The US Autism and Asperger’s Association is holding their conference in St. Louis starting Friday October 1. Keynote speakers include Dr. Temple Grandin, well known as a speaker on both autism and animal handling, Dr. Stephen Shore, author and special educator, who are both on the spectrum themselves, as well as Dr. Martha Herbert, a pediatric neurobiologist from Harvard Medical School and Areva Martin, Esq., mother of a son with autism and an advocacy expert. There are a number of other panelists as well.
The great news? You don’t have to go the St. Louis to attend. (Not that I have anything against St. Louis!) The conference will be available online, through live streaming. Check out the website for more information. Live streaming starts Friday, October 1 at 9:45 am EST, 8:45 am CST, 7:45 am MST, 6:45 am PST Click here to view conference or go to www.ustream.tv/channel/usaaa. Thanks to Autism OW @Autism_Wisdom for tweeting on this.
How do you learn best? When working with clients, I find most of my clients are visual learners. That means supplementing our discussions with sketches and graphs and pictures can make things much clearer. Other people learn best experientially, in which case we might act things out and role play. A lot of people, myself included, love to learn by reading. Many people, when first diagnosed, or when trying to understand a new phase in their lives, turn to book for ideas and answers. For you readers, I’ve got lots of book reviews on this blog. Then there are those individuals who are auditory processors. A lecture, a recording, a conference may be the best way for auditory processors to take in new material.
The four hour DVD set from Michelle Garcia Winner, Social Thinking Across the Home and School Day is an excellent resource for those who want something different than a book. The first two hours are a filmed lecture from Michelle Garcia Winner, where she presents her ideas in her typical clear, detailed, and easy to understand manner. The material is quite similar to what she presents in her books, but if you’d rather have the ideas clearly explained, this is a great resource. The second two hours demonstrates Garcia Winner with school age students, individually and in groups. Although Garcia Winner is demonstrating her social skills groups, the techniques and ideas can be useful to parents hoping to work with their children, as well as individuals trying to pick up these skills themselves. Often, people find that it can be tough to go from the theory about an idea to the application, and demonstrations like these may be just what it take to make these ideas clear.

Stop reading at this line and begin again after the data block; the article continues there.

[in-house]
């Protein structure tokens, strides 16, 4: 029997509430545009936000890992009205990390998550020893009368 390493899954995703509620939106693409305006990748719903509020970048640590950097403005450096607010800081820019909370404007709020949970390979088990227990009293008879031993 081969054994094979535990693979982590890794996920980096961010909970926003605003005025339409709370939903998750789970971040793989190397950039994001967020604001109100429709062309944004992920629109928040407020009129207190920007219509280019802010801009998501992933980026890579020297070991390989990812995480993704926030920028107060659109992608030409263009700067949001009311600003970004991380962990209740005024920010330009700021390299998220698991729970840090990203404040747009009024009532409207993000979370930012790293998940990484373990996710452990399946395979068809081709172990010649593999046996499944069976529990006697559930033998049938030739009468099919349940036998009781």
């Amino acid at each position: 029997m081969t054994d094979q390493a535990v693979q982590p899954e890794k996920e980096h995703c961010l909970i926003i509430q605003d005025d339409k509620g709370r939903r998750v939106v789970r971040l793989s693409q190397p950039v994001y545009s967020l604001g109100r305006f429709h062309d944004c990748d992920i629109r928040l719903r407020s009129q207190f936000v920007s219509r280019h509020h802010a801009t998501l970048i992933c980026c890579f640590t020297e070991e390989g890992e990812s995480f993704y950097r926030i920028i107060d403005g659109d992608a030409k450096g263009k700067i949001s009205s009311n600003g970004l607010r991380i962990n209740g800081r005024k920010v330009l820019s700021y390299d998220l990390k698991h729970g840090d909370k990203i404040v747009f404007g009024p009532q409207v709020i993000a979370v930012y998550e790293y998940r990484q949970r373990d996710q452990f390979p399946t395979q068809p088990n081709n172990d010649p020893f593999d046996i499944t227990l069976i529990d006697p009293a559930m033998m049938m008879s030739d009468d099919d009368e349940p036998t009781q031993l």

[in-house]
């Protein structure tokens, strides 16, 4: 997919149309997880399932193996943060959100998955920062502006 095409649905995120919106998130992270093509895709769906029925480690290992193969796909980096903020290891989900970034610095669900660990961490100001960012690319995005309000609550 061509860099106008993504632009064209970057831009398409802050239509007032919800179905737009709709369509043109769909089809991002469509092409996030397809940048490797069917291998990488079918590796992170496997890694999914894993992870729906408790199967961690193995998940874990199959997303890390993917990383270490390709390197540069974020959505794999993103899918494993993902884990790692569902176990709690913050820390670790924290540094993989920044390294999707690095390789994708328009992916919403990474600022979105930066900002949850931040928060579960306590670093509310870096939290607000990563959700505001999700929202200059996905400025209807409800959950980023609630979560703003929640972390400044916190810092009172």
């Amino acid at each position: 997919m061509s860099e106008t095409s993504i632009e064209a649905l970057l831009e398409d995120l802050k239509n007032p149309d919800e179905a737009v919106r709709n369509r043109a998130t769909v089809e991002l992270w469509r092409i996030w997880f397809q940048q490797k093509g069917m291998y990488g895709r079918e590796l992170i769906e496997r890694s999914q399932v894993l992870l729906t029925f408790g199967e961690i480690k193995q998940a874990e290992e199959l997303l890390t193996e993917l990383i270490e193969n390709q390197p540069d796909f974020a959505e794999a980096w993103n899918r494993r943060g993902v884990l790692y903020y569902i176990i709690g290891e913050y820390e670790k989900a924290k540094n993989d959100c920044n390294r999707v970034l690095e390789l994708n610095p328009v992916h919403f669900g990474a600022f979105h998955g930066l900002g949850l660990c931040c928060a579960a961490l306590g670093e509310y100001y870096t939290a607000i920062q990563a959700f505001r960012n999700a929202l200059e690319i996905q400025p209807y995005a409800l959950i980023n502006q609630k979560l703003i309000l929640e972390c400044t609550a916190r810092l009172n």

These DVDs are designed for the parents of children on the spectrum, as well as teachers and professionals. Garcia Winner talks extensively about her communication model, as well as how a diagnosis such as Asperger’s or autism can impact learning as well as social relations. But there’s so little out there for adults on the spectrum, this material could be useful for adults as well. You can find the DVDs, as well as other materials on Michelle Garcia Winner’s Social Thinking website.
Does it really matter how you come across at work if you get your job done? So many of my clients tell me that it doesn't. True, you're hired because of your abilities, often a technical skill or a specific knowledge. But once you get the job, it's no longer just about that skill or knowledge. Now, you're part of a team, assigned to all sorts of projects that may have nothing to do with your expertise.
You may be the world's leading expert on a specific user interface, or an aligner, or 17th century Norwegian artists, but once you get the job, you'll be put on the party planning committee, or the diverse hiring practices task force, or the workplace safety team. All those extras have nothing to do with your expertise, everything to do with your job success (and job security!) and they all require social skills and a good work attitude. Just like Seth Godin says, "Your smile didn't matter....No Longer."
School started a few weeks ago, the novelty is wearing off, and routines are setting in. Although it’s tempting to just settle in and let things run their course, now is really the perfect time to look closely at what’s going well and to uncover those little problems that might get bigger. This is true for all students, from kindergarteners to university students. Little, developing problems are easier to solve and there’s still plenty of time to make up for any lower grades. Habits haven’t set in too much yet and it’s easy to create new routines.
First, it’s important to think about what went well last year, and what you’d like to change this year. Did missing assignments snowball into low grades? Did you get overinvolved as a parent, not allowing your child to develop independent skills? Did you forget to factor in time for social connections with other students?